Santa Fe Opera announces 2022 festival season

One world premiere, one company premiere, and three favorites

By Peter Alexander Nov. 5 at 11:40 p.m.

The Santa Fe Opera (SFO) has announced their 65th summer festival season, scheduled for July 1 through Aug. 27, 2022.

Robert Meya announcing the Santa Fe Opera’s 65th season

The festival will feature a world premiere and a company premiere, as well as three operatic favorites. The announcement was made by SFO general director Robert K. Meya on Thursday, Nov. 4. 

Following last year’s reduced season of four productions, the company returns to a full season of five different operas, played in repertoire throughout the summer.

The first of the operatic favorites to be performed in 2022 will be Bizet’s Carmen, opening the season on July 1. That will be followed by Rossini’s Barber of Seville on July 2 and Verdi’s Falstaff on July 16. A co-production with Scottish Opera, Falstaff will be presented in Sir David McVicar’s production, which is set in a wood structure resembling an Elizabethan theater of Shakespeare’s time.

Next in the summer’s rotation will be the company premiere of Wagner’s Tristan und Isolde. This will be the first piece by Wagner to be presented at the SFO since The Flying Dutchman in 1988, and the only Wagner to be presented other than Dutchman. Some performance start times at the SFO shift over the summer season, due to changing times of sunset, but due to length, all performances of Tristan und Isolde will begin at 8 p.m.

Rounding out the summer season will be SFO’s 18th world premiere, M. Butterfly, based on the 1988 Tony Award-winning play by David Henry Hwang, who is also the librettist, with music by Huang Rao. The play and opera were inspired by the true story of a French diplomat who carried on a 20-year affair with a star of the Peking Opera without discovering his lover’s remarkable secret. The production of this new work will recall the SFO’s productions of Puccini’s Madama Butterfly, the opera that has opened all three of the company’s theaters, in 1957, 1968 and 1998.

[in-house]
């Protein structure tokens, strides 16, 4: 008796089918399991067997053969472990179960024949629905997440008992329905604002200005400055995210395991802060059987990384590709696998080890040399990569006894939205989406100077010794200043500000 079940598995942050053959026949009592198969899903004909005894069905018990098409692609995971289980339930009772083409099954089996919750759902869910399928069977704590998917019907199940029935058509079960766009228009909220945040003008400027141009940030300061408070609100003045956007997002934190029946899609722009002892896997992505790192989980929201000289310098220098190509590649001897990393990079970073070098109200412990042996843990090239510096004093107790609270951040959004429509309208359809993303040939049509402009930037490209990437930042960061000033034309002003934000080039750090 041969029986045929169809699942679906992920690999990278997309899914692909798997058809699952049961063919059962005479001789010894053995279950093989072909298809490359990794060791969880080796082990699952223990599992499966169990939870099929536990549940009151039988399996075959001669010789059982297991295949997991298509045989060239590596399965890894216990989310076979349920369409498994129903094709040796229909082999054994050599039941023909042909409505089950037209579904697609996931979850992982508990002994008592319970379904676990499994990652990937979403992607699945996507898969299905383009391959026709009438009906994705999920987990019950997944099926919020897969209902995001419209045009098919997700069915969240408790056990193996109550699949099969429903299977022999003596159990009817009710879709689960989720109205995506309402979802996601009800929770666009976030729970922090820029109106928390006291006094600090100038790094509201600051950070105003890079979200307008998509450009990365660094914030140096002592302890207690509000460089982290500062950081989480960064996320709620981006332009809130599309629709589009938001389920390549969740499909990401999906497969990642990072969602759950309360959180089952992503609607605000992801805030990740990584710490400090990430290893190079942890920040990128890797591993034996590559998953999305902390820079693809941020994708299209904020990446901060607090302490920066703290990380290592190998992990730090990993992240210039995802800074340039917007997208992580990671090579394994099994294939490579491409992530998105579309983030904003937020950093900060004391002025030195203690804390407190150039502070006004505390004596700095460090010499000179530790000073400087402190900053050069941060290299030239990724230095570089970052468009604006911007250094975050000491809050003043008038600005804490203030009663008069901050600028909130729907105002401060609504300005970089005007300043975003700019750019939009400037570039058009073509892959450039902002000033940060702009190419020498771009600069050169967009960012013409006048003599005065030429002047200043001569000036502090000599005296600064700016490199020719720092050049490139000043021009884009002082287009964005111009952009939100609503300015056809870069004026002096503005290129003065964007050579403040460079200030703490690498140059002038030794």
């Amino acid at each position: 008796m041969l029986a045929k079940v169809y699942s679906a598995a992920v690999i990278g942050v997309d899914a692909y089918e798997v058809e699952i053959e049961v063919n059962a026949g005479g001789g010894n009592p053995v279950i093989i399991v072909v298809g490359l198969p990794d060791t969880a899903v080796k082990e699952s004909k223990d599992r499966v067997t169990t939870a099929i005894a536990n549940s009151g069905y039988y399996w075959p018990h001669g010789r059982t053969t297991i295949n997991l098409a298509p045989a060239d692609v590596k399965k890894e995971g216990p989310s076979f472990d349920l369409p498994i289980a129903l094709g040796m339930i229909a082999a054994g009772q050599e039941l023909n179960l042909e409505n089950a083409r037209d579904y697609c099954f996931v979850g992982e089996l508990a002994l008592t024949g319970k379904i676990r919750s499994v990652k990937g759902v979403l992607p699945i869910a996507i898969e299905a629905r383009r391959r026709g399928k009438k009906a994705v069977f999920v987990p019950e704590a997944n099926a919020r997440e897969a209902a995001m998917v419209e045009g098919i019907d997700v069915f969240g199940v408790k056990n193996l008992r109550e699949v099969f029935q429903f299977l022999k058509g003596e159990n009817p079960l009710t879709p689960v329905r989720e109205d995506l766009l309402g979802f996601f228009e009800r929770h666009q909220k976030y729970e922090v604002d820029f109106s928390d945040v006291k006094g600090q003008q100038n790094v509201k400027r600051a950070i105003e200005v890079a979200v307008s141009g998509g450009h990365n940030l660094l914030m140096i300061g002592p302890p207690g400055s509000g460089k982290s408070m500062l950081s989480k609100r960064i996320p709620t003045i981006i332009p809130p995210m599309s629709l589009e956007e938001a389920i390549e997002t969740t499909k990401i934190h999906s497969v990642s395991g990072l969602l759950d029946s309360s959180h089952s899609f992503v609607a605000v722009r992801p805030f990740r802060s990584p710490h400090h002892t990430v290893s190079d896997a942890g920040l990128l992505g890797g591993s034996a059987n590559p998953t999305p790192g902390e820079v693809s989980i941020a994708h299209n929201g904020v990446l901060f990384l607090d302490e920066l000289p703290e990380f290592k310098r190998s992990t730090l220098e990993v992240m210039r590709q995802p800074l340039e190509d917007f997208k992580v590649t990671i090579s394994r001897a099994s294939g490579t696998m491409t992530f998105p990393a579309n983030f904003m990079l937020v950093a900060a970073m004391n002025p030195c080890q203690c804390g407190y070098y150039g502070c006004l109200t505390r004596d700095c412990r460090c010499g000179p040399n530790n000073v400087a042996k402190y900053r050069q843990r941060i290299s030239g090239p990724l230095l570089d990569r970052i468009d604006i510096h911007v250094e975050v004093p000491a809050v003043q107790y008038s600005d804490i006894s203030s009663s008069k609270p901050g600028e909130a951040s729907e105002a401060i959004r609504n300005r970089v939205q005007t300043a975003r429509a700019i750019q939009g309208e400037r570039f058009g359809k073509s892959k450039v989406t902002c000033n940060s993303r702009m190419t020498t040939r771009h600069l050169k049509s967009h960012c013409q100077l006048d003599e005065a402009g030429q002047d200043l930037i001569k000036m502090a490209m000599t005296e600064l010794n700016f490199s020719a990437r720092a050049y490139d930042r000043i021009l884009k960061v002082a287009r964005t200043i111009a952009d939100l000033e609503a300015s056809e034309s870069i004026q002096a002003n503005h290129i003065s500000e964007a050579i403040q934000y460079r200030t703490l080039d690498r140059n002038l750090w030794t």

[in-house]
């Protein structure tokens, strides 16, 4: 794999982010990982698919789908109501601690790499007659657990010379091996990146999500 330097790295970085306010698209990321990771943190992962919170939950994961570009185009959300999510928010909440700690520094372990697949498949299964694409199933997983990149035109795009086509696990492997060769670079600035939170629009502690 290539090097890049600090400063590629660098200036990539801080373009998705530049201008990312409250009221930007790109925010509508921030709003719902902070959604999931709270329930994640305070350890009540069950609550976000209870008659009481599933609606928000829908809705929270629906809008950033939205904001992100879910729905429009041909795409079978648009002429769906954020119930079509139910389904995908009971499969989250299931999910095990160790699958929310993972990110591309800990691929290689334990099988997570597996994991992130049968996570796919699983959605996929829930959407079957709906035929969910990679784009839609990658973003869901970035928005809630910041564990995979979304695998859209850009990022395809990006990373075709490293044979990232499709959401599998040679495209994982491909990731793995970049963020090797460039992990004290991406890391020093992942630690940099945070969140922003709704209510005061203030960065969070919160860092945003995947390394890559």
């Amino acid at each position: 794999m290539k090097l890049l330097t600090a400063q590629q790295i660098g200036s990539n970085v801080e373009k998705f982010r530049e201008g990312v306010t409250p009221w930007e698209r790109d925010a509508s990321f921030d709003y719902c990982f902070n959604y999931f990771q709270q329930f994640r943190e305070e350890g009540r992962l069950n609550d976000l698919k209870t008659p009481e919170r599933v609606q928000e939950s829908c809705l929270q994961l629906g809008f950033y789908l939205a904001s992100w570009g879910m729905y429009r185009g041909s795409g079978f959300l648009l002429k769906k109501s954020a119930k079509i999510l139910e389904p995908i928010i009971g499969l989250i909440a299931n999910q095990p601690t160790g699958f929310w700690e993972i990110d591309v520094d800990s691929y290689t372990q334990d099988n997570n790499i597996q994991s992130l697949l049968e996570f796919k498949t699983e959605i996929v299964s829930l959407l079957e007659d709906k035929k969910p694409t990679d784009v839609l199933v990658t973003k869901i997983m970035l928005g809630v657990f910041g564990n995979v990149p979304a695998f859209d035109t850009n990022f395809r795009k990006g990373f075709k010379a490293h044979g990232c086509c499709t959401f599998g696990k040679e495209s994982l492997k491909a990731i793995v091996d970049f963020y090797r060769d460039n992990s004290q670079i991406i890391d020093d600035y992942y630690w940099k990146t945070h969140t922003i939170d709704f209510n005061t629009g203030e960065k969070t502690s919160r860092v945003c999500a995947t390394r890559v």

Promotional art for the Santa Fe Opera/Scottish Opera production of Verdi’s Falstaff

Further information and the full calendar of performances are available at the Santa Fe Opera Web page. Both season subscriptions and individual performance tickets are now on sale through that portal, or by calling the box office at 505-986-5900 9 a.m. to 5 p.m. Monday through Friday (toll-free 1-800-280-4654). Currently, the SFO plans to require proof of vaccination or a negative COVID test for all patrons 12 or older. Full details of the SFO health and safety policies and any updates can be found here.

CORRECTIONS: Typos corrected 11/6.

No glass slippers, but it’s still Cinderella

CU Eklund Opera Program presents Rossini’s La Cenerentola

By Peter Alexander

Max Hosmer and Taylor Raven in the Eklund Opera Program production of Rossini's La Cenerentola Ro(Photo by Glenn Asakawa/University of Colorado)

Max Hosmer and Taylor Raven in the Eklund Opera Program production of Rossini’s La Cenerentola (Photo by Glenn Asakawa/University of Colorado)

No glass slippers or fairy godmother? What kind of Cinderella is that?